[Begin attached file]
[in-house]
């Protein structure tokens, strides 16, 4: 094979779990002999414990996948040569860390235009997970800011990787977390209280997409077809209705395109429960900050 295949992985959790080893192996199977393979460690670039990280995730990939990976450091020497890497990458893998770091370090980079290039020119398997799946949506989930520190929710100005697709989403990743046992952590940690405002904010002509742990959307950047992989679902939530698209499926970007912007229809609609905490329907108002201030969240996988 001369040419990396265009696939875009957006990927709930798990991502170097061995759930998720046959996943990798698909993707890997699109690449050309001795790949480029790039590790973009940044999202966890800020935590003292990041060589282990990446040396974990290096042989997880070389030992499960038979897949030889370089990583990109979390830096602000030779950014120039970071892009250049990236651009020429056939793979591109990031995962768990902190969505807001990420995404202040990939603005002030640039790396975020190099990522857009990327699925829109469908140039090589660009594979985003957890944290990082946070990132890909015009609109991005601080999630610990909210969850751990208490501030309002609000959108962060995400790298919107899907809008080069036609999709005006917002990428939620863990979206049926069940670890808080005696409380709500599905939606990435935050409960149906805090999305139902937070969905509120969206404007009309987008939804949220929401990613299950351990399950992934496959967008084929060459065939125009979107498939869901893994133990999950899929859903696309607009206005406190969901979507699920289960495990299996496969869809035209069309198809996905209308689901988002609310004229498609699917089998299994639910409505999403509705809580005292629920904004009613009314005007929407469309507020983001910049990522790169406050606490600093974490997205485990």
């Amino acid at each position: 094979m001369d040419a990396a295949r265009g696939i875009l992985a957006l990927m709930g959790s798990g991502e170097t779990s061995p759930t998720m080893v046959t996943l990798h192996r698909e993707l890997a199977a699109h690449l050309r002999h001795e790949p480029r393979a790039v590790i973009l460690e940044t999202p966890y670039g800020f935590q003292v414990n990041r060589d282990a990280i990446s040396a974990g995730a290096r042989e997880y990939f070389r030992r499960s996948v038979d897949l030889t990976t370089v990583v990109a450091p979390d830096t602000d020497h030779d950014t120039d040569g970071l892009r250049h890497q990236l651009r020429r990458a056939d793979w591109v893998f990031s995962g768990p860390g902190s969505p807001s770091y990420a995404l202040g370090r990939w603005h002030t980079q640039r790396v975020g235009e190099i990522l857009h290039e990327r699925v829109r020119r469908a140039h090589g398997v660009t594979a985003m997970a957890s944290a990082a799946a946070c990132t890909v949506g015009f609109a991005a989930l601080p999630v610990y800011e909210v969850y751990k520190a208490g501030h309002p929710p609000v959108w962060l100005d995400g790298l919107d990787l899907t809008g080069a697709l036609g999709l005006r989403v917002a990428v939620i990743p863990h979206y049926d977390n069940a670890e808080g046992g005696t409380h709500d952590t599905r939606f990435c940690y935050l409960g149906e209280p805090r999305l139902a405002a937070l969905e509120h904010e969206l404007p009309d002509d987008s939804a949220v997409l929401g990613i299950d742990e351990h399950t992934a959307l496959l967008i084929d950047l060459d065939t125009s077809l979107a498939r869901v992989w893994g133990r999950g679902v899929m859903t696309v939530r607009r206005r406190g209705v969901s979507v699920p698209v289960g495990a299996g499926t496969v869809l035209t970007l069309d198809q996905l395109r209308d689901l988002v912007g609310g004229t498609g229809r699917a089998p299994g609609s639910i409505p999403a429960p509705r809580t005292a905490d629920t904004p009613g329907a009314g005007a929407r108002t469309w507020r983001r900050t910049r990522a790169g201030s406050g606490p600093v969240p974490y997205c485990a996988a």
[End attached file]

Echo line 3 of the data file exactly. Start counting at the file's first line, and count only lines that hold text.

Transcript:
């Amino acid at each position: 094979m001369d040419a990396a295949r265009g696939i875009l992985a957006l990927m709930g959790s798990g991502e170097t779990s061995p759930t998720m080893v046959t996943l990798h192996r698909e993707l890997a199977a699109h690449l050309r002999h001795e790949p480029r393979a790039v590790i973009l460690e940044t999202p966890y670039g800020f935590q003292v414990n990041r060589d282990a990280i990446s040396a974990g995730a290096r042989e997880y990939f070389r030992r499960s996948v038979d897949l030889t990976t370089v990583v990109a450091p979390d830096t602000d020497h030779d950014t120039d040569g970071l892009r250049h890497q990236l651009r020429r990458a056939d793979w591109v893998f990031s995962g768990p860390g902190s969505p807001s770091y990420a995404l202040g370090r990939w603005h002030t980079q640039r790396v975020g235009e190099i990522l857009h290039e990327r699925v829109r020119r469908a140039h090589g398997v660009t594979a985003m997970a957890s944290a990082a799946a946070c990132t890909v949506g015009f609109a991005a989930l601080p999630v610990y800011e909210v969850y751990k520190a208490g501030h309002p929710p609000v959108w962060l100005d995400g790298l919107d990787l899907t809008g080069a697709l036609g999709l005006r989403v917002a990428v939620i990743p863990h979206y049926d977390n069940a670890e808080g046992g005696t409380h709500d952590t599905r939606f990435c940690y935050l409960g149906e209280p805090r999305l139902a405002a937070l969905e509120h904010e969206l404007p009309d002509d987008s939804a949220v997409l929401g990613i299950d742990e351990h399950t992934a959307l496959l967008i084929d950047l060459d065939t125009s077809l979107a498939r869901v992989w893994g133990r999950g679902v899929m859903t696309v939530r607009r206005r406190g209705v969901s979507v699920p698209v289960g495990a299996g499926t496969v869809l035209t970007l069309d198809q996905l395109r209308d689901l988002v912007g609310g004229t498609g229809r699917a089998p299994g609609s639910i409505p999403a429960p509705r809580t005292a905490d629920t904004p009613g329907a009314g005007a929407r108002t469309w507020r983001r900050t910049r990522a790169g201030s406050g606490p600093v969240p974490y997205c485990a996988a």